How to Shade Inequalities

Systems of inequalities can be used in business to maximize profits.
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Linear programming is a powerful tool that is widely used in business. It is essentially shading inequalities. In your algebra class, you might encounter both one-dimensional and two-dimensional problems. Fortunately, the principles are the same.

Number Line -- One Inequality

Inequalities have two forms, one that includes the condition of being equal, and one that does not. The inequality x<5 excludes 5, while in x≤5 includes 5. To graph x<5, draw an open circle at 5. This divides the number line into two regions, one below 5 and one above 5. Test the region that includes 0. Is 0 less than 5? Yes. So shade or draw a thick line from the circle at 5 to the left, through 0 and beyond.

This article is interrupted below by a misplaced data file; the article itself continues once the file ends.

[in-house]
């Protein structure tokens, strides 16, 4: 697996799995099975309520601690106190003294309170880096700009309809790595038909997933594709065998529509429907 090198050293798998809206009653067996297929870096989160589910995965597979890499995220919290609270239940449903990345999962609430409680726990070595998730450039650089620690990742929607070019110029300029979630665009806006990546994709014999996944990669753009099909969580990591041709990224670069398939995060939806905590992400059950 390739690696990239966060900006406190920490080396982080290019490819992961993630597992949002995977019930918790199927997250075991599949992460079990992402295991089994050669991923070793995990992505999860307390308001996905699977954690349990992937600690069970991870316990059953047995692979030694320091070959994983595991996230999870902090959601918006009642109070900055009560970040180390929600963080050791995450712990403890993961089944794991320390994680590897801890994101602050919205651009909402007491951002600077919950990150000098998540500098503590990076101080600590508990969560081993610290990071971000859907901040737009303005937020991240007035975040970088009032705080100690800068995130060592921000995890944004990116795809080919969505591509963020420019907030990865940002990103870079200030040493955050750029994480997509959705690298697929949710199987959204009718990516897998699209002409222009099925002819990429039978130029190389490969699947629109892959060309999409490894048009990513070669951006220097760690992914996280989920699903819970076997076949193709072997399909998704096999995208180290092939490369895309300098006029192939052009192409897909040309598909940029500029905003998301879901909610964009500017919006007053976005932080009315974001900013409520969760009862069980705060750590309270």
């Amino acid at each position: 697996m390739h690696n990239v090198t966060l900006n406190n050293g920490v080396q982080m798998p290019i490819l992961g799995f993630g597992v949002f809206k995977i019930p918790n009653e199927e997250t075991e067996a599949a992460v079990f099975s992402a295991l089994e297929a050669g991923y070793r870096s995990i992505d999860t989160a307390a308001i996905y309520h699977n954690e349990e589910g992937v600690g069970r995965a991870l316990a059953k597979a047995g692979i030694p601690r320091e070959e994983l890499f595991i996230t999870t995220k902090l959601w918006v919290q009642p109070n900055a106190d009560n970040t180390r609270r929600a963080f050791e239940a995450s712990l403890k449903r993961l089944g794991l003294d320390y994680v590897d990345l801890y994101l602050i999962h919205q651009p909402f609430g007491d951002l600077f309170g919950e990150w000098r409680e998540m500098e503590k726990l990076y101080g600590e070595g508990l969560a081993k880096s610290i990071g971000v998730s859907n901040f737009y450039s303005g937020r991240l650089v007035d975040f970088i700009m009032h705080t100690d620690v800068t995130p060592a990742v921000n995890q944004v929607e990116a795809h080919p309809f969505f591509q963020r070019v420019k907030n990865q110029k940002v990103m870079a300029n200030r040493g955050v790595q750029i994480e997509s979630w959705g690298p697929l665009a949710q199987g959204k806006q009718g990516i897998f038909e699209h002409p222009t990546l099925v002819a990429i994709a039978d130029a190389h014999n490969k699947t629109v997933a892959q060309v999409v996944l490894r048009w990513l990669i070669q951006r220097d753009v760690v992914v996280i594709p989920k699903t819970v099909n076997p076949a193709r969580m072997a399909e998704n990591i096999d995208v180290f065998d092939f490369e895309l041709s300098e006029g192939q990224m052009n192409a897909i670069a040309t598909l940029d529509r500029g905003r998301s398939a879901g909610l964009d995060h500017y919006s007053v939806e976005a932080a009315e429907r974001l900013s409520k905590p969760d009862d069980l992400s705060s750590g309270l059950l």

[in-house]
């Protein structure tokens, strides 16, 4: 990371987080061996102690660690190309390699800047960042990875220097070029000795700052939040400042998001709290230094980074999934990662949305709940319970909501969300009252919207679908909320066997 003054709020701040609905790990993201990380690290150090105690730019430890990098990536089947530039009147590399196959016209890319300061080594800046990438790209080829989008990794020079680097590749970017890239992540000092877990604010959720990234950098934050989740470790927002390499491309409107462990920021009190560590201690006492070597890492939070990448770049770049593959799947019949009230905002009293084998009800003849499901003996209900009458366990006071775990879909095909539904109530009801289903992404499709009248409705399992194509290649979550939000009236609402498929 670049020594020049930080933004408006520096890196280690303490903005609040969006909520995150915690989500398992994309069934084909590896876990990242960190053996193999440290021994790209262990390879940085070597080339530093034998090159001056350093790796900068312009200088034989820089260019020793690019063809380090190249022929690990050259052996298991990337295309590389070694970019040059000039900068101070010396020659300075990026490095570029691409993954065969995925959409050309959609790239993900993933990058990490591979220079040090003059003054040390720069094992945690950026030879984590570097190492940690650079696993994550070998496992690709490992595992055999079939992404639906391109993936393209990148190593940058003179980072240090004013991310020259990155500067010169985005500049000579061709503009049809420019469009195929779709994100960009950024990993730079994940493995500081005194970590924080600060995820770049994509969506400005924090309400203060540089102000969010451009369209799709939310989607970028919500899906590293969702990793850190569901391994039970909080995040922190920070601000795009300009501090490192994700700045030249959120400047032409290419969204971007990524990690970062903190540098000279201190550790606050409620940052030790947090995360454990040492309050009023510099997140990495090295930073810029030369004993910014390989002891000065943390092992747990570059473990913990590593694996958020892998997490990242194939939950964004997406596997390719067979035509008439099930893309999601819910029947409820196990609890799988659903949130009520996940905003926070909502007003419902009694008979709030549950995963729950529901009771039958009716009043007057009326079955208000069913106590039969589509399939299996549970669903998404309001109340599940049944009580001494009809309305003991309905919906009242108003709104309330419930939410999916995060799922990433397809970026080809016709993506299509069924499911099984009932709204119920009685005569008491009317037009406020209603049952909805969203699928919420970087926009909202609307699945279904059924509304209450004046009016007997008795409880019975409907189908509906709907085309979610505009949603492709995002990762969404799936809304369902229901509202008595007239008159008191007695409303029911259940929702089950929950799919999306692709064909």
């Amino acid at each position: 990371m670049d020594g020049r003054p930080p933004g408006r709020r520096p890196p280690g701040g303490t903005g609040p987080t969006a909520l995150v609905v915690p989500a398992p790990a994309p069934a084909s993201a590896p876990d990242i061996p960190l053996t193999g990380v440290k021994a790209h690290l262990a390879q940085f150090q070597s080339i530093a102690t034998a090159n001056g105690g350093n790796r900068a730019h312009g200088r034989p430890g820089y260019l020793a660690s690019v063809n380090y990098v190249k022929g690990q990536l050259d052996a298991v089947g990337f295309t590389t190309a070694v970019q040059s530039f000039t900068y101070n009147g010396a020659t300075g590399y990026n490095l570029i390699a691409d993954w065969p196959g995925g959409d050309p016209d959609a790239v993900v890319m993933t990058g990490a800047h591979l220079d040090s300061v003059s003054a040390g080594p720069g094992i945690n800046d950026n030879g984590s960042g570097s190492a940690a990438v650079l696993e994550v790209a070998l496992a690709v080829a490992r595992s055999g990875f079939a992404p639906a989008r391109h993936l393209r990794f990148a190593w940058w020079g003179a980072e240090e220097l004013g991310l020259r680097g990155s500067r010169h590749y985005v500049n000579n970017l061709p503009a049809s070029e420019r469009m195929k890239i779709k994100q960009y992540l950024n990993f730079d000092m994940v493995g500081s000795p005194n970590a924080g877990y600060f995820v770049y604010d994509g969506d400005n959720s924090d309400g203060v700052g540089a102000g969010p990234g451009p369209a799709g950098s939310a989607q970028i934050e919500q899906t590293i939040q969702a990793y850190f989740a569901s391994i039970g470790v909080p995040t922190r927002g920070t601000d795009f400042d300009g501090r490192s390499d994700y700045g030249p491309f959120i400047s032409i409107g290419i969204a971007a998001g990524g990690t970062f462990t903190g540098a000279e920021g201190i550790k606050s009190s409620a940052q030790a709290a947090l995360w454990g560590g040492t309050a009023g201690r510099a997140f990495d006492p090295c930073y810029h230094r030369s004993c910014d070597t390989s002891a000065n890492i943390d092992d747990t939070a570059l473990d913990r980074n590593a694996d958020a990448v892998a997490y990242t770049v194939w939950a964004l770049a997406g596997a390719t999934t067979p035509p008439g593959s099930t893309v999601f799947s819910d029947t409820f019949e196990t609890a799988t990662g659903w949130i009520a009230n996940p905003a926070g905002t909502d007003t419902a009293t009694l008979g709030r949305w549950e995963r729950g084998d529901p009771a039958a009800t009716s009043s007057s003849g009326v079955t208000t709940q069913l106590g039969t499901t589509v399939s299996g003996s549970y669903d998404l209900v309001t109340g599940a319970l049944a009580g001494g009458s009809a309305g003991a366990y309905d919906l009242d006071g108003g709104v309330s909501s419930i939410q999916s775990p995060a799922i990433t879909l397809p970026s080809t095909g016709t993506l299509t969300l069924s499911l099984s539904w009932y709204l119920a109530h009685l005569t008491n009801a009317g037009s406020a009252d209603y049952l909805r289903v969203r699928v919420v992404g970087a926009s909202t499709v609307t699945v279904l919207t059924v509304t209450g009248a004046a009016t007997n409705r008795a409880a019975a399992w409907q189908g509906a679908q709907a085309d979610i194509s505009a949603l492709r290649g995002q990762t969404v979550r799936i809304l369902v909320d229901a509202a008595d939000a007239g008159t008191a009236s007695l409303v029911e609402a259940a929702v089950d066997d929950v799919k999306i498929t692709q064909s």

Number Line -- Two Inequalities

Now include the condition x≥-3. Because the inequality includes 3, draw a solid circle at -3 and test. Zero is greater than -3, so shade the region containing 0, to the right of -3. Be sure that you do not shade past the open circle at 5, as you must still meet the condition that x<5.

Plane Inequalities

In the x-y plane, use dashed and solid lines instead of open or solid circles. Draw a dashed vertical line at x=5 and a solid vertical line at x=-3, and then shade the entire region in between. To shade the two-variable inequality y<-2x + 3, first graph the line y=-2x + 3. Use a dashed line because the inequality is <, not ≤. Then test an x-y point on one side of the line. If the result makes sense, shade that side of the line. If not, shade the other. For instance, (3,4) gives 4<9, which checks out.


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Ariel Balter started out writing, editing and typesetting, changed gears for a stint in the building trades, then returned to school and earned a PhD in physics. Since that time, Balter has been a professional scientist and teacher. He has a vast area of expertise including cooking, organic gardening, green living, green building trades and many areas of science and technology.

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